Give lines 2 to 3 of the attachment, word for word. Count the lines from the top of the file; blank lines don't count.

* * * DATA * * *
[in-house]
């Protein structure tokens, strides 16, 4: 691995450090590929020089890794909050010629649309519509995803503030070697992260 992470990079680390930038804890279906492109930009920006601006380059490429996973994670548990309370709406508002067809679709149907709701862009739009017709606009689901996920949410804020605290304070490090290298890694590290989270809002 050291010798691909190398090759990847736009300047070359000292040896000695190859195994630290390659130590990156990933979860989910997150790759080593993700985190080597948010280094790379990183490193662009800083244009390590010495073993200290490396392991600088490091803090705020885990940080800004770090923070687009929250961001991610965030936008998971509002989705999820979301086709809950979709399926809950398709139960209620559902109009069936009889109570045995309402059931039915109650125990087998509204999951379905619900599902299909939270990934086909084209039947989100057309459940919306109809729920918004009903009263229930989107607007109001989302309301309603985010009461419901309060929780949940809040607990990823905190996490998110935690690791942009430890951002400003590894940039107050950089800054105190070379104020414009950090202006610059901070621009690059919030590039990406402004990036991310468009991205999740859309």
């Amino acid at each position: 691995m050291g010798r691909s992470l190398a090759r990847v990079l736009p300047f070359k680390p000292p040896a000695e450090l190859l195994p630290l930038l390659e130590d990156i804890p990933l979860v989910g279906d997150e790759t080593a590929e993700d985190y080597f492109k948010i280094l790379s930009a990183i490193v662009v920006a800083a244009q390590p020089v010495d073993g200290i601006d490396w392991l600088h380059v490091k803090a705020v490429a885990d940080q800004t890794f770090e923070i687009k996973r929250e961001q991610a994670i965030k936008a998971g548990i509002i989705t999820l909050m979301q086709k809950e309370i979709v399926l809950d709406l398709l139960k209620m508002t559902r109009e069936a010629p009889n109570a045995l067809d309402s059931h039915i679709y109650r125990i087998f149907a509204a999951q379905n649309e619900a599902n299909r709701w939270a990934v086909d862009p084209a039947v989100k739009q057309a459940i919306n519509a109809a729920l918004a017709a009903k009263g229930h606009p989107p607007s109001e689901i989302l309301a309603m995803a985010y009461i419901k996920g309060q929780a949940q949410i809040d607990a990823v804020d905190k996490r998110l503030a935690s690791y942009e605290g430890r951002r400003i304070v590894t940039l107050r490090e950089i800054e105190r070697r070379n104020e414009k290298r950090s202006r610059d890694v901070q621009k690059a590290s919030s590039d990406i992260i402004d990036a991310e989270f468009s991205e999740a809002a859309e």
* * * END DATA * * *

């Protein structure tokens, strides 16, 4: 691995450090590929020089890794909050010629649309519509995803503030070697992260 992470990079680390930038804890279906492109930009920006601006380059490429996973994670548990309370709406508002067809679709149907709701862009739009017709606009689901996920949410804020605290304070490090290298890694590290989270809002 050291010798691909190398090759990847736009300047070359000292040896000695190859195994630290390659130590990156990933979860989910997150790759080593993700985190080597948010280094790379990183490193662009800083244009390590010495073993200290490396392991600088490091803090705020885990940080800004770090923070687009929250961001991610965030936008998971509002989705999820979301086709809950979709399926809950398709139960209620559902109009069936009889109570045995309402059931039915109650125990087998509204999951379905619900599902299909939270990934086909084209039947989100057309459940919306109809729920918004009903009263229930989107607007109001989302309301309603985010009461419901309060929780949940809040607990990823905190996490998110935690690791942009430890951002400003590894940039107050950089800054105190070379104020414009950090202006610059901070621009690059919030590039990406402004990036991310468009991205999740859309």
């Amino acid at each position: 691995m050291g010798r691909s992470l190398a090759r990847v990079l736009p300047f070359k680390p000292p040896a000695e450090l190859l195994p630290l930038l390659e130590d990156i804890p990933l979860v989910g279906d997150e790759t080593a590929e993700d985190y080597f492109k948010i280094l790379s930009a990183i490193v662009v920006a800083a244009q390590p020089v010495d073993g200290i601006d490396w392991l600088h380059v490091k803090a705020v490429a885990d940080q800004t890794f770090e923070i687009k996973r929250e961001q991610a994670i965030k936008a998971g548990i509002i989705t999820l909050m979301q086709k809950e309370i979709v399926l809950d709406l398709l139960k209620m508002t559902r109009e069936a010629p009889n109570a045995l067809d309402s059931h039915i679709y109650r125990i087998f149907a509204a999951q379905n649309e619900a599902n299909r709701w939270a990934v086909d862009p084209a039947v989100k739009q057309a459940i919306n519509a109809a729920l918004a017709a009903k009263g229930h606009p989107p607007s109001e689901i989302l309301a309603m995803a985010y009461i419901k996920g309060q929780a949940q949410i809040d607990a990823v804020d905190k996490r998110l503030a935690s690791y942009e605290g430890r951002r400003i304070v590894t940039l107050r490090e950089i800054e105190r070697r070379n104020e414009k290298r950090s202006r610059d890694v901070q621009k690059a590290s919030s590039d990406i992260i402004d990036a991310e989270f468009s991205e999740a809002a859309e």